DARKE COUNTY — As Darke County schools prepare to open next week, there is genuine concern among many educators and parents about the COVID-19 risk faced by both students and staff. But is it something about which to be panicked?
Panicked? Of course not. But Dr. Terry Holman, Darke County Health Commissioner, said we should expect there to be an upsurge in COVID-19 cases when students return to class.
“As we open schools up, my expectation is the numbers will go up,” he told The Daily Advocate.
However, Holman said the upsurge can be mitigated by preventive measures, primarily, washing hands, wearing a mask, and keeping an adequate distance from others.
“When things get opened up, there is an increase in cases, then it goes right back down. There is a causal relationship there,” he said. “If you practice all the preventive measures, it goes down again.”
Though the county has seen a total of 633 cases — and among these 36 confirmed or probable COVID-19 deaths as of September 2 — all of those who died were at least 60 years of age or older. Further, all of the confirmed and probable deaths were patients or residents in long-term care facilities.
“Residential long-term care seems to be the hardest hit. All the deaths currently are from long-term care residents,” said Holman. “There has been no community spread cases that have deaths yet that I’m aware of.”
According to the most recent statistics provided by the Darke County General Health District, the age breakdown of confirmed and probable deaths in the county shows one death among those 60-to-69 years of age; six deaths with one probable death in the 70-to-79 age bracket; 17 deaths with one probable among 80-to-89 year olds; six deaths with two probable in the 90-to-99 age bracket; and one death of someone 100 years or older.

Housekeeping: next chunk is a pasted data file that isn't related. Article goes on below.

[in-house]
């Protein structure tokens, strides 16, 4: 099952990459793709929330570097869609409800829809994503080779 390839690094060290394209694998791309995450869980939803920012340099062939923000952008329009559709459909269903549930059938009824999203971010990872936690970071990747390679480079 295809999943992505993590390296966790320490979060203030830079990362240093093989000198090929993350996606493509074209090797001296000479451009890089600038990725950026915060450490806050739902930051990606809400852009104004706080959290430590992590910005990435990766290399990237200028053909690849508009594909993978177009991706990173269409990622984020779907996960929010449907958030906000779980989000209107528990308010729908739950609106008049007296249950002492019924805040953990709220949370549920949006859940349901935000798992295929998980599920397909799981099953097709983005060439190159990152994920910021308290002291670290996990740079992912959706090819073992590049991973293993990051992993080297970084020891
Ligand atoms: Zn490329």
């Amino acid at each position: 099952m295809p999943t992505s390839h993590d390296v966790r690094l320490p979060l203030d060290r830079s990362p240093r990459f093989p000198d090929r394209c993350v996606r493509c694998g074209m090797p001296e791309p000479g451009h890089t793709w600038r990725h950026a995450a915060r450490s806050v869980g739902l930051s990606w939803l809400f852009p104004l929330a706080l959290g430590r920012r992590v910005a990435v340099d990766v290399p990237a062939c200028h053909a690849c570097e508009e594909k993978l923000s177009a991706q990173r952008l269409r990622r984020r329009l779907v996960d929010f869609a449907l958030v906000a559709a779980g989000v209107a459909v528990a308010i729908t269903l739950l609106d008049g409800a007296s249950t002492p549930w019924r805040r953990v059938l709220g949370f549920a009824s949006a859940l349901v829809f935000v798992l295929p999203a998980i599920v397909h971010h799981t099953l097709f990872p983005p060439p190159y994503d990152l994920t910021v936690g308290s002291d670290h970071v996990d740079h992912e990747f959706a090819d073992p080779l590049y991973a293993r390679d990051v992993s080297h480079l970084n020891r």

This comes on the heels of the Centers for Disease Control (CDC) report that shows 94 percent of COVID-19 deaths in the United States had “underlying medical conditions” or “contributing conditions,” with 6 percent of the deaths attributed to complications of COVID only.
According to Holman, with a population of approximately 51,000, Darke County has only seen an overall contraction rate of 1.2 percent — low in comparison to some other areas.
There is hope also that recent large gatherings have not shown there to be a significantly higher rate of contraction locally. Holman said the recently completed Darke County Jr. Fair did not show any upsurge in cases.
“We really we can’t attribute any increases to events here,” he said. “A week out from the fair, and I’ve seen one probable case so far.”
Nonetheless, Holman continues to urge preventive measures for now and in the future.
“COVID is real, it’s not going to go away,” he said. “It’s endemic — ever present. Beyond the initial spread, it is something that’s going to be there constantly, like the flu.”
He further warned, “We don’t know all the consequences of COVID either. There may be some lingering consequences which could potentially be considered serious if found to be part of the COVID syndrome.”